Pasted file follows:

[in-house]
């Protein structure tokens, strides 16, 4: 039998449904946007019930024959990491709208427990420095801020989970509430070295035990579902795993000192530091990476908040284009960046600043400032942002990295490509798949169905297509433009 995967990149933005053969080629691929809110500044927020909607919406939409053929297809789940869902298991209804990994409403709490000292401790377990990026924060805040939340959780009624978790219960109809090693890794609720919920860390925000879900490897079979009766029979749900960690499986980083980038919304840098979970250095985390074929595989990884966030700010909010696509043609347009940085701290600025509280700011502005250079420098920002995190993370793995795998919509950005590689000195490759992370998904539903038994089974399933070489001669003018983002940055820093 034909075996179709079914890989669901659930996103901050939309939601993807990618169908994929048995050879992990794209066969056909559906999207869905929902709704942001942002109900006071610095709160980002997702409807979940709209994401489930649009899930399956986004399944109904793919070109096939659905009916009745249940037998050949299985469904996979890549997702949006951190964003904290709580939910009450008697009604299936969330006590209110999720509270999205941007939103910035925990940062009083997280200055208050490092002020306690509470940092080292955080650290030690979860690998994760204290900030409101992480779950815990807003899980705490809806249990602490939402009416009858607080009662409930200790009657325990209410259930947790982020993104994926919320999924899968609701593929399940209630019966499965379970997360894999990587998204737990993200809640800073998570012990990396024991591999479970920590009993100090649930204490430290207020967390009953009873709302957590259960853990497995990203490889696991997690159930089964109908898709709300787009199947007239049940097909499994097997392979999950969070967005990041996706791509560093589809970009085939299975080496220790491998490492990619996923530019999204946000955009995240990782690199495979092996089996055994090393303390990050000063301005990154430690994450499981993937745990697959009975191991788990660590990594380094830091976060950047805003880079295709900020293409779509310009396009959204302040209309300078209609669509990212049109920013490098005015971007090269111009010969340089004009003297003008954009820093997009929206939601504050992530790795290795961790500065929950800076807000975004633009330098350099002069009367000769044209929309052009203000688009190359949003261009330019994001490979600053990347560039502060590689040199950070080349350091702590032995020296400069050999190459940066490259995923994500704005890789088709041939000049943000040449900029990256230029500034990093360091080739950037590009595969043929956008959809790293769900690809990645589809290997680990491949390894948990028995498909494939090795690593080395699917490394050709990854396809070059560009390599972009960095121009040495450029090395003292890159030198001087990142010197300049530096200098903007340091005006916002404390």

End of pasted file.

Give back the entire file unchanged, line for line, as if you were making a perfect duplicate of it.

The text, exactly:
[in-house]
């Protein structure tokens, strides 16, 4: 039998449904946007019930024959990491709208427990420095801020989970509430070295035990579902795993000192530091990476908040284009960046600043400032942002990295490509798949169905297509433009 995967990149933005053969080629691929809110500044927020909607919406939409053929297809789940869902298991209804990994409403709490000292401790377990990026924060805040939340959780009624978790219960109809090693890794609720919920860390925000879900490897079979009766029979749900960690499986980083980038919304840098979970250095985390074929595989990884966030700010909010696509043609347009940085701290600025509280700011502005250079420098920002995190993370793995795998919509950005590689000195490759992370998904539903038994089974399933070489001669003018983002940055820093 034909075996179709079914890989669901659930996103901050939309939601993807990618169908994929048995050879992990794209066969056909559906999207869905929902709704942001942002109900006071610095709160980002997702409807979940709209994401489930649009899930399956986004399944109904793919070109096939659905009916009745249940037998050949299985469904996979890549997702949006951190964003904290709580939910009450008697009604299936969330006590209110999720509270999205941007939103910035925990940062009083997280200055208050490092002020306690509470940092080292955080650290030690979860690998994760204290900030409101992480779950815990807003899980705490809806249990602490939402009416009858607080009662409930200790009657325990209410259930947790982020993104994926919320999924899968609701593929399940209630019966499965379970997360894999990587998204737990993200809640800073998570012990990396024991591999479970920590009993100090649930204490430290207020967390009953009873709302957590259960853990497995990203490889696991997690159930089964109908898709709300787009199947007239049940097909499994097997392979999950969070967005990041996706791509560093589809970009085939299975080496220790491998490492990619996923530019999204946000955009995240990782690199495979092996089996055994090393303390990050000063301005990154430690994450499981993937745990697959009975191991788990660590990594380094830091976060950047805003880079295709900020293409779509310009396009959204302040209309300078209609669509990212049109920013490098005015971007090269111009010969340089004009003297003008954009820093997009929206939601504050992530790795290795961790500065929950800076807000975004633009330098350099002069009367000769044209929309052009203000688009190359949003261009330019994001490979600053990347560039502060590689040199950070080349350091702590032995020296400069050999190459940066490259995923994500704005890789088709041939000049943000040449900029990256230029500034990093360091080739950037590009595969043929956008959809790293769900690809990645589809290997680990491949390894948990028995498909494939090795690593080395699917490394050709990854396809070059560009390599972009960095121009040495450029090395003292890159030198001087990142010197300049530096200098903007340091005006916002404390």